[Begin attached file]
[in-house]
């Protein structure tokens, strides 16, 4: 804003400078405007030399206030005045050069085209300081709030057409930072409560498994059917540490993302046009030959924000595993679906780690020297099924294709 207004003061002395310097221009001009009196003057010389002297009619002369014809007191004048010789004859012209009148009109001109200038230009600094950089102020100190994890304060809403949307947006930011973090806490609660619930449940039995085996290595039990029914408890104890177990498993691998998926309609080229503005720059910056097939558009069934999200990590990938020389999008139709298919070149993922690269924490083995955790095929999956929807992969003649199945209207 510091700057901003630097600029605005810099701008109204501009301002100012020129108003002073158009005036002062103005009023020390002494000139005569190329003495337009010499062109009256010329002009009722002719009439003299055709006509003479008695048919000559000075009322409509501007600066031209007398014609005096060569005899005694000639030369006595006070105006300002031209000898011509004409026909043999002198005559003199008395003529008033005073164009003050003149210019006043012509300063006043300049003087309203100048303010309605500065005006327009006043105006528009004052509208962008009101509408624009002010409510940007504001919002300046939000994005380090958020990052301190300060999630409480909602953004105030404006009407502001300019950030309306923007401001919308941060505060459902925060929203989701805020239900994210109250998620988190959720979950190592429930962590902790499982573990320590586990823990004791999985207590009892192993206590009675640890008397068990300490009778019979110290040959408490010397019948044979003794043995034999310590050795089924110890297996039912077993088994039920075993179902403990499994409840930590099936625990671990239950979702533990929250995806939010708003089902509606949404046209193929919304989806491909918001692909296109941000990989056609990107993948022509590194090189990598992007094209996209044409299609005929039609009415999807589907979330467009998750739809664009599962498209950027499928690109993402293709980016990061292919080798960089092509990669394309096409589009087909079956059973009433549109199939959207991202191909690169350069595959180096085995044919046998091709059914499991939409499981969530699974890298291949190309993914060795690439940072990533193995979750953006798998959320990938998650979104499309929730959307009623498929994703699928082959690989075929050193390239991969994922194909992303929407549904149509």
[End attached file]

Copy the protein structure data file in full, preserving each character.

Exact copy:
[in-house]
């Protein structure tokens, strides 16, 4: 804003400078405007030399206030005045050069085209300081709030057409930072409560498994059917540490993302046009030959924000595993679906780690020297099924294709 207004003061002395310097221009001009009196003057010389002297009619002369014809007191004048010789004859012209009148009109001109200038230009600094950089102020100190994890304060809403949307947006930011973090806490609660619930449940039995085996290595039990029914408890104890177990498993691998998926309609080229503005720059910056097939558009069934999200990590990938020389999008139709298919070149993922690269924490083995955790095929999956929807992969003649199945209207 510091700057901003630097600029605005810099701008109204501009301002100012020129108003002073158009005036002062103005009023020390002494000139005569190329003495337009010499062109009256010329002009009722002719009439003299055709006509003479008695048919000559000075009322409509501007600066031209007398014609005096060569005899005694000639030369006595006070105006300002031209000898011509004409026909043999002198005559003199008395003529008033005073164009003050003149210019006043012509300063006043300049003087309203100048303010309605500065005006327009006043105006528009004052509208962008009101509408624009002010409510940007504001919002300046939000994005380090958020990052301190300060999630409480909602953004105030404006009407502001300019950030309306923007401001919308941060505060459902925060929203989701805020239900994210109250998620988190959720979950190592429930962590902790499982573990320590586990823990004791999985207590009892192993206590009675640890008397068990300490009778019979110290040959408490010397019948044979003794043995034999310590050795089924110890297996039912077993088994039920075993179902403990499994409840930590099936625990671990239950979702533990929250995806939010708003089902509606949404046209193929919304989806491909918001692909296109941000990989056609990107993948022509590194090189990598992007094209996209044409299609005929039609009415999807589907979330467009998750739809664009599962498209950027499928690109993402293709980016990061292919080798960089092509990669394309096409589009087909079956059973009433549109199939959207991202191909690169350069595959180096085995044919046998091709059914499991939409499981969530699974890298291949190309993914060795690439940072990533193995979750953006798998959320990938998650979104499309929730959307009623498929994703699928082959690989075929050193390239991969994922194909992303929407549904149509």